|I’m using the <ora:noCache> action described in Chapter 12 in your book, but Internet Explorer caches the responses anyway.What can I do to prevent caching?|
Unfortunately, IE is infamous for ignoring cache headers and it seems like different versions of IE have different bugs in this area. Using the <ora:noCache/> custom action from Chapter 12 in the main JSP file shouldwork, but I can’t guarantee that since some browsers are buggy. One thing you can try is to use the value 0 or -1 instead of 1 for Expires. Before changing the code for <ora:noCache>, you can test with a scriptlet:
<% response.addHeader("Pragma", "No-cache"); response.addHeader("Cache-Control", "no-cache"); response.addDateHeader("Expires", -1"); %>
Another trick is to use the corresponding meta tags both at the top and at the bottomof the JSP page:
<HTML> <HEAD> <META HTTP-EQUIV="Pragma" CONTENT="no-cache"> <META HTTP-EQUIV="Expires" CONTENT="-1"> </HEAD> <BODY> The content ... </BODY> <HEAD> <META HTTP-EQUIV="Pragma" CONTENT="no-cache"> <META HTTP-EQUIV="Expires" CONTENT="-1"> </HEAD> </HTML>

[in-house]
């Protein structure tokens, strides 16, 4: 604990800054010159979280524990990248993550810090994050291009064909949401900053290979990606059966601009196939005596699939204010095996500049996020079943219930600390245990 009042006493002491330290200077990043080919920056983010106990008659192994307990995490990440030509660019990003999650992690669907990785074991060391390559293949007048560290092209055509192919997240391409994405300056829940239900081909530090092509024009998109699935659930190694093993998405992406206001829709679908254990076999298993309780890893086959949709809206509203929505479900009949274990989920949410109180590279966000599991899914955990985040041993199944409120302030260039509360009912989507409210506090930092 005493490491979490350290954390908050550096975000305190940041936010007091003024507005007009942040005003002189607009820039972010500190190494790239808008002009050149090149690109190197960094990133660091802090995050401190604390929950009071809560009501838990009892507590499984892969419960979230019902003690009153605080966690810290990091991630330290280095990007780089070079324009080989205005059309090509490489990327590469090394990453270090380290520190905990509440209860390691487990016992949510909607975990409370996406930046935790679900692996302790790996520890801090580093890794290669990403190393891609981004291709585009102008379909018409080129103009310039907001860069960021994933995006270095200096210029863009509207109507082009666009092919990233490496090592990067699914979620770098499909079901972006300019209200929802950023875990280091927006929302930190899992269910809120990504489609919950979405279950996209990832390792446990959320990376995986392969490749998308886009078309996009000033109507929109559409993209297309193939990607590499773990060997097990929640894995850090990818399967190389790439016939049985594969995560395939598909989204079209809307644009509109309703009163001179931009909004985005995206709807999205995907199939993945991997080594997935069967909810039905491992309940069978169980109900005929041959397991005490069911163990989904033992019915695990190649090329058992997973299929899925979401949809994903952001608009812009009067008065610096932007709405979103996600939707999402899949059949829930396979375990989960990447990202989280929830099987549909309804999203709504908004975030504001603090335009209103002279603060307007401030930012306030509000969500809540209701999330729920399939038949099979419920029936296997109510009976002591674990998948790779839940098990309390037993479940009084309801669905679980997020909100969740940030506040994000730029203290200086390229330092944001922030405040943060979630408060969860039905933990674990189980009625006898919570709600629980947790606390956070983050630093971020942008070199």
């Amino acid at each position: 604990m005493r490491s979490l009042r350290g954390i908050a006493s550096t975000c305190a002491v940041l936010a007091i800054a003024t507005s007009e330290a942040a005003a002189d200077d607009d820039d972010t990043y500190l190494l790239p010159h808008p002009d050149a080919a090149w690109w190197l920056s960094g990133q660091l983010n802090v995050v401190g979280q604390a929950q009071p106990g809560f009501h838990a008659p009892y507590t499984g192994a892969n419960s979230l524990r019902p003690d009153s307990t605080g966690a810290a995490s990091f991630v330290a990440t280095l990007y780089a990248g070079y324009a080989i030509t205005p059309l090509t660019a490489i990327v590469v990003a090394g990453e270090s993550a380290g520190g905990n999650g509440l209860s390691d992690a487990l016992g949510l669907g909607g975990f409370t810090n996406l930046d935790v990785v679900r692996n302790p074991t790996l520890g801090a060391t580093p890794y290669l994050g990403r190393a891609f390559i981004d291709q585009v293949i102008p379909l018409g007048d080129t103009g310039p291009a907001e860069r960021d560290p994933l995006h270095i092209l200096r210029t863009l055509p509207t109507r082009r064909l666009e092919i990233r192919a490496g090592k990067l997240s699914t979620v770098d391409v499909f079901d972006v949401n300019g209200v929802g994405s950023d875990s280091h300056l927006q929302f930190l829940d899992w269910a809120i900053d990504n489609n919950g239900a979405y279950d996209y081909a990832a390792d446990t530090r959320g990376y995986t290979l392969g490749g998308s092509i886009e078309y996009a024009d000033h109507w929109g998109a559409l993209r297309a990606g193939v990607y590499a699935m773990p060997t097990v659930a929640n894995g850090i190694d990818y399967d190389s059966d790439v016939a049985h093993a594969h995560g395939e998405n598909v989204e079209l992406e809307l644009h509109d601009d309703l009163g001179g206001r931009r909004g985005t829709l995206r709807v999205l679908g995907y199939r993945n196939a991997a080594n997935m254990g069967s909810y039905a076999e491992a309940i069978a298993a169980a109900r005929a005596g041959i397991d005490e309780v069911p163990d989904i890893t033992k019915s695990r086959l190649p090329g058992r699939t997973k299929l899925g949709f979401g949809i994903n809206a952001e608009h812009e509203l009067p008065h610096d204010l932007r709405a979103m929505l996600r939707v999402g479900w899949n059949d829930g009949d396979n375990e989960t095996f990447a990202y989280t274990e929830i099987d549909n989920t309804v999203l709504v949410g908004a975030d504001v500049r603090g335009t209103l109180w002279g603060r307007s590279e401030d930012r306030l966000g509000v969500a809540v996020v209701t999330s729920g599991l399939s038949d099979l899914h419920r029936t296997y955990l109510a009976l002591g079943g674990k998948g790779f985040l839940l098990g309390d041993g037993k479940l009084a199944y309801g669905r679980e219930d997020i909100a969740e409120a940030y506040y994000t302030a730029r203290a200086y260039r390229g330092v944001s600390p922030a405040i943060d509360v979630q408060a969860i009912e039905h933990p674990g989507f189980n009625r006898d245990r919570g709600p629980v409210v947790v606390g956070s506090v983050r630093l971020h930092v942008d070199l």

This is, of course, invalid HTML but it’s a solution MS provides for this bug, see http://support.microsoft.com/support/kb/articles/Q222/0/64.ASP
On the server side, to make sure that changes to the JSP file take effect immediately, you should always use the include action, i.e. <jsp:include>. This has nothing to do with browser caching, though. See the book and my Top Ten Tips article for more on the different ways to include page fragments and what happens when the included fragment is changed.
Finally, if everything else fails, you can make sure each request is done with a unique URL by adding a dummy query string parameter, e.g. a timestamp like “?ts=123456”. A browser can not use a cached result if the query string is different from the one for the cached result.